UTMB – It rained, it snowed, the cloud came in, the course got shortened and Lizzy Hawker won her fifth UTMB albeit NOT the UTMB as it was not a full course, so, Lizzy will be back! Francois d’Haene however was very pleased with his win over the shortened course.

Just a week after the UTMB, Francesca Canepa from the Vibram Team turned up at the super tough and long Tor des Geants and won it… amazing considering just 7 days before she was second behind Lizzy Hawker.

Lance Armstrong… need I say more!

Mike Morton had an incredible 2012 with a stunning performance at Badwater 135 just missing the CR by 75 seconds. In addition to this, Mike ran and won may 100’s all around the 13 hour mark. However his performance of the year came in Poland at the 24 hour Championships. Running 277.54 kms he dislodged Scott Jurek as the Amercan holder and set a new benchmark.

Kilian Jornet went back to his ‘Summits‘ project and set a second record on Mont Blanc. This time crossing from Italy (Courmayer) to France (Chamonix) in 8hrs 40min. Article here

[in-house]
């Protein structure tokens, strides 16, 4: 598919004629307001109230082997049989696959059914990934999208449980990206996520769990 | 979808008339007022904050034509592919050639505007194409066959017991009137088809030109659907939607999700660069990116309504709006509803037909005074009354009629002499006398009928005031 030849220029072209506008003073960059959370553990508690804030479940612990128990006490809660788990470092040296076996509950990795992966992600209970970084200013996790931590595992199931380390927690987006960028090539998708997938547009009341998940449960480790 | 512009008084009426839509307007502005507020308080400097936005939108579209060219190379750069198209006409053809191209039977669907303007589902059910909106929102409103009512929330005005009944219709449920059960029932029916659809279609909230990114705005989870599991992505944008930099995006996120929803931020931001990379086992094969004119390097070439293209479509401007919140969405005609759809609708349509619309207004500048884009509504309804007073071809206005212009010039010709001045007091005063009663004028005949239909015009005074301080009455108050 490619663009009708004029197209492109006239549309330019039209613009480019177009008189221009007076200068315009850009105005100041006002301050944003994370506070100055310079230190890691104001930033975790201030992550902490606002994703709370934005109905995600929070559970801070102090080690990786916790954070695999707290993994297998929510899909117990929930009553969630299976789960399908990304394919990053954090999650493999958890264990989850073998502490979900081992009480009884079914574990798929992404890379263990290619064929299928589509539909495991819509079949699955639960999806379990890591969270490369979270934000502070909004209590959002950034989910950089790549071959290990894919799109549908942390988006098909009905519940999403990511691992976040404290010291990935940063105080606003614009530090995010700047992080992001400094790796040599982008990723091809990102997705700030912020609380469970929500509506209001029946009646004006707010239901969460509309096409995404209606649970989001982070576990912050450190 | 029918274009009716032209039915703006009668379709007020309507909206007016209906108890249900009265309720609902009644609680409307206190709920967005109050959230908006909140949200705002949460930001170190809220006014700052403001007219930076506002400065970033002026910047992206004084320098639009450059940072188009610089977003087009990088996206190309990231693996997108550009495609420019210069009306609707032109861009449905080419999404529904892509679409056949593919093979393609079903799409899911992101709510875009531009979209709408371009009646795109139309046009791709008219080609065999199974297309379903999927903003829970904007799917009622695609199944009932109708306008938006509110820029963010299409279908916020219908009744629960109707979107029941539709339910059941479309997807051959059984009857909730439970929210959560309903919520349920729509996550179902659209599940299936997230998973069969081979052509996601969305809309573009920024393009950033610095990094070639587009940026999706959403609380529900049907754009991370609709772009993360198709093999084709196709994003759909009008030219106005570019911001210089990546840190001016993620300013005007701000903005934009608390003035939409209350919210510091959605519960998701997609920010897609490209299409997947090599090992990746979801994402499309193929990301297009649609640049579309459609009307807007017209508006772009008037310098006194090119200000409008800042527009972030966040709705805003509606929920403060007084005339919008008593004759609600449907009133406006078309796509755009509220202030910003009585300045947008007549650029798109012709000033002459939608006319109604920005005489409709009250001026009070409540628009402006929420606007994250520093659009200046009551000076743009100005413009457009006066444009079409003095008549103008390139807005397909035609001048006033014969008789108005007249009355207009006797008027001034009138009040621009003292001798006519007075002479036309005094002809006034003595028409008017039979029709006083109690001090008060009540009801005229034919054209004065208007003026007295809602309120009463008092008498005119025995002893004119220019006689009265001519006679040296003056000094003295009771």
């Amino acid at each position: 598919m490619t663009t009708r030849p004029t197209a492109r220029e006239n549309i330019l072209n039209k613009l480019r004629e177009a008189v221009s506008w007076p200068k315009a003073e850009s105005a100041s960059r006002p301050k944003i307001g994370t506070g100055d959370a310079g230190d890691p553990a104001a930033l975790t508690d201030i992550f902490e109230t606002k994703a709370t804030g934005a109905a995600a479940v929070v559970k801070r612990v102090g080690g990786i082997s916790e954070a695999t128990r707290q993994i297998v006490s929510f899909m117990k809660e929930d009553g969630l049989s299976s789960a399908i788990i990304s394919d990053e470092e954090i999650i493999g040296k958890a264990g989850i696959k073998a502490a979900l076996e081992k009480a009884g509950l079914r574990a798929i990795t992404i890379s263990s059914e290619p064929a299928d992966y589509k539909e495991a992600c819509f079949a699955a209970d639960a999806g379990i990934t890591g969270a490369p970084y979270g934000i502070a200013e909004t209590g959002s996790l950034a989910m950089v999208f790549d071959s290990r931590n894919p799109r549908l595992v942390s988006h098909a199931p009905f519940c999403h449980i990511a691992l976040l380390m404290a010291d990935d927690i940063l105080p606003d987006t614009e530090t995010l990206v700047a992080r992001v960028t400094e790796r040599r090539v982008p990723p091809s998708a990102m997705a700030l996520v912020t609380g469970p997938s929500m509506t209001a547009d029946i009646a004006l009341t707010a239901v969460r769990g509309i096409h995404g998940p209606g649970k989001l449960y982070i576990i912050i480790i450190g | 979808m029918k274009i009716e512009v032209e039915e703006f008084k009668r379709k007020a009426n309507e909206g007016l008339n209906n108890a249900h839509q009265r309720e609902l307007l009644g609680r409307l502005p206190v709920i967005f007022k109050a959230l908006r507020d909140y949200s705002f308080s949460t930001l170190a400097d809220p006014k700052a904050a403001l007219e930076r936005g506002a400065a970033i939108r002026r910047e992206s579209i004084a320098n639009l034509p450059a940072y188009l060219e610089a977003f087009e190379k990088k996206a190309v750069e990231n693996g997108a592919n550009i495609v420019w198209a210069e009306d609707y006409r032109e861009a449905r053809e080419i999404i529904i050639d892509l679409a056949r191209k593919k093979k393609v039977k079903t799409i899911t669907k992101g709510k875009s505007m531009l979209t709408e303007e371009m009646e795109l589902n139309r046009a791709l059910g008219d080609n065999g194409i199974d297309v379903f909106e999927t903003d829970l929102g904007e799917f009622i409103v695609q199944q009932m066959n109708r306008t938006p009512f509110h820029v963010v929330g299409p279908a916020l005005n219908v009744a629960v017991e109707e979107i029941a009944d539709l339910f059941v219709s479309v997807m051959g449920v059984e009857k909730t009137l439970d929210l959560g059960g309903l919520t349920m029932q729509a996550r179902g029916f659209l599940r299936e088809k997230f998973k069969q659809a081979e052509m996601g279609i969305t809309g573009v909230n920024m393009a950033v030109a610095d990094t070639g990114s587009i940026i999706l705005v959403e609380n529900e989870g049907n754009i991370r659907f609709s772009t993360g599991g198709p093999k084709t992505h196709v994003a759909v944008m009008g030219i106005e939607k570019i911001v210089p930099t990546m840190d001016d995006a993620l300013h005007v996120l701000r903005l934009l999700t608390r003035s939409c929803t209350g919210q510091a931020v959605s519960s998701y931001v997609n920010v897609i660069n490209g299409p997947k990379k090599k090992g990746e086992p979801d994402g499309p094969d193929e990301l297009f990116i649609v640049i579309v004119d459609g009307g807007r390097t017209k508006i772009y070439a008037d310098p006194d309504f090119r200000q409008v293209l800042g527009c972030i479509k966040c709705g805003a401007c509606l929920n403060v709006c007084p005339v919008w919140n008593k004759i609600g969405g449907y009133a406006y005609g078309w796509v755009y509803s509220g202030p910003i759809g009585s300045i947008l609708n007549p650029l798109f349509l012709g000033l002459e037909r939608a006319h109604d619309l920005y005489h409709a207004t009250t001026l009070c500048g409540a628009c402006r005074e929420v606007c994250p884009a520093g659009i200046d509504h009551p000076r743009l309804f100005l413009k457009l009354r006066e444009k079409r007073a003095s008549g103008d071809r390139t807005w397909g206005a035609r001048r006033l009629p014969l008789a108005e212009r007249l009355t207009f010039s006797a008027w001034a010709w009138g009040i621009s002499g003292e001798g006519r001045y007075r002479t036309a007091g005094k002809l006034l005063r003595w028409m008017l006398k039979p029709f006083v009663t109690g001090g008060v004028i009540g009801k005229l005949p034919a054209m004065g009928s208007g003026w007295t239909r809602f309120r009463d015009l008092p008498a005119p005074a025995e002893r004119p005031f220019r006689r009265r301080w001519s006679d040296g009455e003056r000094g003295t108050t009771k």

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Fresh from a record attempt over Mont Blanc, Kilian Jornet went to Mt Kinabalu Climbathon in Borneo as part of the Skyrunning calendar, won and became World Champion…. again! Of course this race had some controversy as it didn’t go to the summit. Another outstanding performance was that of Emelie Forsberg, she won the ladies race and in doing so confirmed herself as one of the most talented and dominant females of 2012. Kilian now warmed up went over to Reunion Island and took on the tough ‘Raid de la Reunion‘. He made it look easy and he even had time to do interviews at the feed stations during the race… without doubt, Kilian is one of the most talented and gifted athletes in the world.

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Max King and Ellie Greenwood blazed a trail and set records (once again) at JFK 50… oh, did I mention Max’s run at UROC and did I mention Karl Meltzer and Lizzy Hawker winning at Run Rabbit Run… of course, what about Miguel Heras and Emelie Forsberg at San Francisco 50Darn it…. so many great moments…. what about Lizzy Hawker at Spartathlon, second overall and a new female record.